Ask a C-suite executive: “Who are the most influential people at your company?”
They’ll probably get it wrong.
Chances are, that exec will pinpoint coworkers at the top of the food chain. But at many companies, the most influential employees — the folks everyone turns to with questions and relies on to get their work done — aren’t senior managers. They’re middle managers, or maybe individual contributors, embedded deep within the organization.
In other words, these linchpin employees don’t necessarily wear suits and talk about business strategy at conferences. Instead, they’re in the field, translating that vision into reality on a day-to-day basis.
And senior management’s oblivion to how valuable these people really are can pose a major threat to the organization. If influencers don’t get the support and resources they need, they might get overwhelmed by all those requests for help, then burn out and quit.
It’s a pattern Kevin Oakes has seen often as CEO of the Institute for Corporate Productivity (i4cp), a research firm whose partners include Microsoft, Amazon, and Citi, especially given the recent increase in collaborative work environments.
Oakes presented i4cp research at LinkedIn’s annual Talent Connect conference, which took place this September in Dallas, to show why leaders need to enlist their “invisible” influencers in the process of changing their company culture. Yet even for companies who aren’t prioritizing culture change at the moment, it’s important to know who those key influencers are.
Once an influential employee, or a “hidden star,” is gone, Oakes told Business Insider, “a lot of times that network structure implodes upon itself because you were so dependent on that individual.”
Influential employees are often bombarded by requests from coworkers across the company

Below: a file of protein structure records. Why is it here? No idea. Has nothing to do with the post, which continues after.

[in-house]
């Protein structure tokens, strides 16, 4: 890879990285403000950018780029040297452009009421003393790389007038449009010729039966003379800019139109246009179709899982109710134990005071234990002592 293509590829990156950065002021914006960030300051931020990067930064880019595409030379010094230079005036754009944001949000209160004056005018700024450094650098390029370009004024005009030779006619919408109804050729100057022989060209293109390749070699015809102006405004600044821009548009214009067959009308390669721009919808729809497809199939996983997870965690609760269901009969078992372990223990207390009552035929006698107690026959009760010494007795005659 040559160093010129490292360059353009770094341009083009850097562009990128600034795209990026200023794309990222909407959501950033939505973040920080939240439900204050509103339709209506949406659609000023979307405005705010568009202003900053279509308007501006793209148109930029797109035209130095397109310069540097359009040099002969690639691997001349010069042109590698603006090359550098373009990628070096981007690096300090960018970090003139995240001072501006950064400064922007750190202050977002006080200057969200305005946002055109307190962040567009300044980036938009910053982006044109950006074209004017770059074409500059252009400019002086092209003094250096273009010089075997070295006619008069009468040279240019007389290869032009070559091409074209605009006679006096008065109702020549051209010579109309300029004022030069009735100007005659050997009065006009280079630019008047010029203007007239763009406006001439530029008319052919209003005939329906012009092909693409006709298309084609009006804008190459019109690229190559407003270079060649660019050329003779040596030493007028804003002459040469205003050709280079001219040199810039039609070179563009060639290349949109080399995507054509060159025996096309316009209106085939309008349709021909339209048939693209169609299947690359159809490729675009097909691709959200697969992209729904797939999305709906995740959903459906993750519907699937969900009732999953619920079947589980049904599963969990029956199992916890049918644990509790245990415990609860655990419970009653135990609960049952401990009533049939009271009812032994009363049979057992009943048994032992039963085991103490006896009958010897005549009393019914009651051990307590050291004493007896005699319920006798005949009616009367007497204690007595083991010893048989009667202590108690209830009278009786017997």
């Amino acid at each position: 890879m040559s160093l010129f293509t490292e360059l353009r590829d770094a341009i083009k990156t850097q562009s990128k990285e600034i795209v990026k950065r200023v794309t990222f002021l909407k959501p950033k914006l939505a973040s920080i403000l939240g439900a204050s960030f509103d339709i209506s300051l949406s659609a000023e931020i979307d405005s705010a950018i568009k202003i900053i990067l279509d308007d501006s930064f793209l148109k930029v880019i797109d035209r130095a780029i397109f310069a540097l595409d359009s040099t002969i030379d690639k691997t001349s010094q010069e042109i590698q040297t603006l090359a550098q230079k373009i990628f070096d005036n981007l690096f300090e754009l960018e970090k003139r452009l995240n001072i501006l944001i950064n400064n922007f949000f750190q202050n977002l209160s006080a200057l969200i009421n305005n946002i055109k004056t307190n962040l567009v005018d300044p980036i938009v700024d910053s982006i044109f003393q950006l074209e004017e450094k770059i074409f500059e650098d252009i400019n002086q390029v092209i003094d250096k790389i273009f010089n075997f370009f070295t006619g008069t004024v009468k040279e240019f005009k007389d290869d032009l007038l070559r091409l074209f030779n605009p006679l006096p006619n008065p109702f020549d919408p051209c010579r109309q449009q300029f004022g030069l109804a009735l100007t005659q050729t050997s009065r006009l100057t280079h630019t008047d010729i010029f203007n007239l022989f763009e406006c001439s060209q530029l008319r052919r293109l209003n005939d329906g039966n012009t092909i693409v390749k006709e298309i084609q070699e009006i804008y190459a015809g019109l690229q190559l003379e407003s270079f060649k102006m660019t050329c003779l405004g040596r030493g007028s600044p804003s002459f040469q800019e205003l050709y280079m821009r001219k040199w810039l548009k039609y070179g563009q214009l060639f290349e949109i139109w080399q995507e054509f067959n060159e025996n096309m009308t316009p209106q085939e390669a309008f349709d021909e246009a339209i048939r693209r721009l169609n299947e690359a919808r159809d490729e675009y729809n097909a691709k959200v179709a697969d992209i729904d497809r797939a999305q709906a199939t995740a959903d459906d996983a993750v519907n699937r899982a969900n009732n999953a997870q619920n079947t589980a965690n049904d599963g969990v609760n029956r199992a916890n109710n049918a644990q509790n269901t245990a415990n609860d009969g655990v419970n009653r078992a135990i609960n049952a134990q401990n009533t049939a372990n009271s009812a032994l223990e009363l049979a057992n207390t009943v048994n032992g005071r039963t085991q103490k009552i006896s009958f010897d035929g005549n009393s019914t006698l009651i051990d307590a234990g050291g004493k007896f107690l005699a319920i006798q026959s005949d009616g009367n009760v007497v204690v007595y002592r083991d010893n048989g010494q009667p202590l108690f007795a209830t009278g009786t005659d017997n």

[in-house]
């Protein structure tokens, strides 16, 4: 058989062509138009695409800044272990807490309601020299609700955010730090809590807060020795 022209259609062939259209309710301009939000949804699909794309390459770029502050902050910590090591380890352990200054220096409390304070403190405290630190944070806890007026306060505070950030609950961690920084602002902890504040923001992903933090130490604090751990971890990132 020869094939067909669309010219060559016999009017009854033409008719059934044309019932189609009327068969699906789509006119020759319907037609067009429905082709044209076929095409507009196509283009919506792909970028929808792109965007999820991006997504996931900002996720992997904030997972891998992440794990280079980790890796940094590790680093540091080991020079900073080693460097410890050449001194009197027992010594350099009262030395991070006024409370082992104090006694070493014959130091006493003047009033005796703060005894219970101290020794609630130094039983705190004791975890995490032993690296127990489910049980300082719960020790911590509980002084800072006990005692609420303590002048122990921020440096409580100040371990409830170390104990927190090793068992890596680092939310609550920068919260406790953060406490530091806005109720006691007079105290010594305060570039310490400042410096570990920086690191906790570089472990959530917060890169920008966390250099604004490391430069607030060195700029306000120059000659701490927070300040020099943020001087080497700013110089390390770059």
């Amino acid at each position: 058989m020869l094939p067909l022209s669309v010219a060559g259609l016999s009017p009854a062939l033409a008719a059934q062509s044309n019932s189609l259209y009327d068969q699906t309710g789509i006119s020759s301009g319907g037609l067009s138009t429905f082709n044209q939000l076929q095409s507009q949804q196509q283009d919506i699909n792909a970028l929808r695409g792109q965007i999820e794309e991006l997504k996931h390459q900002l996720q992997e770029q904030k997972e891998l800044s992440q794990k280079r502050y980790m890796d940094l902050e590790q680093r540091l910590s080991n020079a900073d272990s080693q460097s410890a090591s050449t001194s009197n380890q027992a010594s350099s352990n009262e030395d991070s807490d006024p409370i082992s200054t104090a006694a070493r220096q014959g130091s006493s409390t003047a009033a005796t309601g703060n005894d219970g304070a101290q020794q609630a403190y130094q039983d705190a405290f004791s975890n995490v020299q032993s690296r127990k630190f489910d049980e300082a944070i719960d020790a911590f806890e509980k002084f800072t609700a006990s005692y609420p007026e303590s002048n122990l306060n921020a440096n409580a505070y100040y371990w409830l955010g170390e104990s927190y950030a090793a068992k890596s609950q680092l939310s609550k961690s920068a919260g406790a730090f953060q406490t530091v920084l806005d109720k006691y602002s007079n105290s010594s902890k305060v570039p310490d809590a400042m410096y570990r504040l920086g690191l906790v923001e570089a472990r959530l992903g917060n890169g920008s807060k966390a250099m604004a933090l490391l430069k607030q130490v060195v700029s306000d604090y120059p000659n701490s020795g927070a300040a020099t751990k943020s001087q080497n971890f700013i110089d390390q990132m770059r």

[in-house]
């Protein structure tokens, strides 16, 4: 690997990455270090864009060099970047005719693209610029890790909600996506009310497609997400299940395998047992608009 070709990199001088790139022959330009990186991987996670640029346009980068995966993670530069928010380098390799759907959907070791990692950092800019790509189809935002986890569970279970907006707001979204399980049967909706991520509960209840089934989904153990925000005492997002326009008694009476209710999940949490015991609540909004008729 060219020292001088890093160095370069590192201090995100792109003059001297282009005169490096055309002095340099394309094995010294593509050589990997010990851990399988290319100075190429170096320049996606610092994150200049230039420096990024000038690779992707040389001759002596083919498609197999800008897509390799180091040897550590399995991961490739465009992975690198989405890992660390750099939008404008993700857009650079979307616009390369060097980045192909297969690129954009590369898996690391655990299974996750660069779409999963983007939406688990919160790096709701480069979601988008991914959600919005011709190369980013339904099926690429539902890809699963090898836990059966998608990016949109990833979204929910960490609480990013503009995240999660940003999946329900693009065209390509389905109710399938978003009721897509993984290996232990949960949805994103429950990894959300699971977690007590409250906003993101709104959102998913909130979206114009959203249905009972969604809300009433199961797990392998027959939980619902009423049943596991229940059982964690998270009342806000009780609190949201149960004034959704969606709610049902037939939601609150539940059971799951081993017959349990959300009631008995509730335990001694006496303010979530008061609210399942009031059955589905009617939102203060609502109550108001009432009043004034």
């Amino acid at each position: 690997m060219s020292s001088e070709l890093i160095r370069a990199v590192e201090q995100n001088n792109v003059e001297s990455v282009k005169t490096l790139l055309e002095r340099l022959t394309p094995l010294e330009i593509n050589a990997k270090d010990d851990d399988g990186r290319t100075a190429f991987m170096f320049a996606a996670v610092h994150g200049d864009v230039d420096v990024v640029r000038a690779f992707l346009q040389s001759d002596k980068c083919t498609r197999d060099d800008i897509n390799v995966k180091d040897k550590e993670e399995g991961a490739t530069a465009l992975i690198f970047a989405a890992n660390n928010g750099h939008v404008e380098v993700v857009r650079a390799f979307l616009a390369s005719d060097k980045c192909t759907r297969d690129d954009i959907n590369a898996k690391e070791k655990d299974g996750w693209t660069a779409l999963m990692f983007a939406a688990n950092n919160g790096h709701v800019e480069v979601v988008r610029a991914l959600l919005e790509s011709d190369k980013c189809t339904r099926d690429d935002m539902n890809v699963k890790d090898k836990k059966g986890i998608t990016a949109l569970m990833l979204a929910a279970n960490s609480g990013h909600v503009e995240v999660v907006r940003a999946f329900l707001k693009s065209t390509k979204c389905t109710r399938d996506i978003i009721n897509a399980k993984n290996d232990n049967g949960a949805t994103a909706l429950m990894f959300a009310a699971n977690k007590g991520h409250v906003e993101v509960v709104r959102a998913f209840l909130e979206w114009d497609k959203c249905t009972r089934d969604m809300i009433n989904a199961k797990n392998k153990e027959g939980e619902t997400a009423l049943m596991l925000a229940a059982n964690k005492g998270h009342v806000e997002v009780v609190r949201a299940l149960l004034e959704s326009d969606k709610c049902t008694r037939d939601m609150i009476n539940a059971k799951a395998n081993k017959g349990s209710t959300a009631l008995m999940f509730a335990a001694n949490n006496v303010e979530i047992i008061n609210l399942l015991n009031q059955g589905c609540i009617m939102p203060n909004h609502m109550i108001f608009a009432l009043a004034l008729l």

This problem isn’t exactly new, but it’s more relevant now than ever.
Research led by Rob Cross, professor of global business at Babson College, has found a meaningful increase in workplace collaboration, due in part to people bombarding each other with messages on email and Slack.
But the trend is also attributable to a move toward matrix-based management and dual-reporting systems, which is a fancy way of saying that employees receive assignments from more than one manager.
The first step to reducing the chance of collaborative overload is to pinpoint the key influencers in your organization. To that end, management experts recommend doing an “organizational network analysis” (ONA).
ONA can take many forms. HR might simply ask employees to fill out a survey on how they get work done — though there’s always the risk that people will misrepresent or misremember their actual experience.
Another option is to monitor activity on tools like email or Slack to see who’s chatting most often with coworkers in other departments. “You can pick up on where the center of the beehive is,” Oakes said.
Influencers can reduce their own workload by setting boundaries on their helping behavior
The goal here isn’t just to reward those influencers with a raise or a promotion — though that probably wouldn’t hurt. It’s also about recognizing how much they’re juggling, and keeping tabs on their workload. Often these people “have too much on their plate and they’re too much of a resource for people,” Oakes said.
On his website, Cross shares questions that managers might ask themselves once they identify influential employees. For example: Is this person a “flight risk” because they may feel overloaded? Does this person need a team because “her capabilities could be scaled exponentially with the right talent around her?”
But employees who feel overwhelmed (even if they’re not sure they qualify as a key influencer) don’t need to wait for a manager to intervene.
Take it from Adam Grant, a Wharton professor whose 2013 book “Give and Take” made a compelling case for why people who are willing to help others (“givers”) are most successful professionally. Grant also warns against giving inefficiently, which can lead to burnout if you don’t see the impact of your contributions.
One strategy Grant recommends for giving efficiently is “chunking” your favors. Instead of helping people on an ad hoc basis, you might hold office hours or just let your coworkers know that you’ll be unavailable for a certain portion of the day. Another Grant-approved strategy is doubling down on the activities that allow you to make the greatest difference, and letting go of the others.
Then again, sometimes it does take a manager, or an outside observer, to clearly see an employee’s value to their company. Based on his research, Oakes said the most influential people in an organization don’t always think of themselves that way.
“Sometimes they’re operating in a little bit of a vacuum,” he said, “not recognizing just how much they’re contributing to the company until somebody recognizes them for that.”
This article was originally published by Business Insider.
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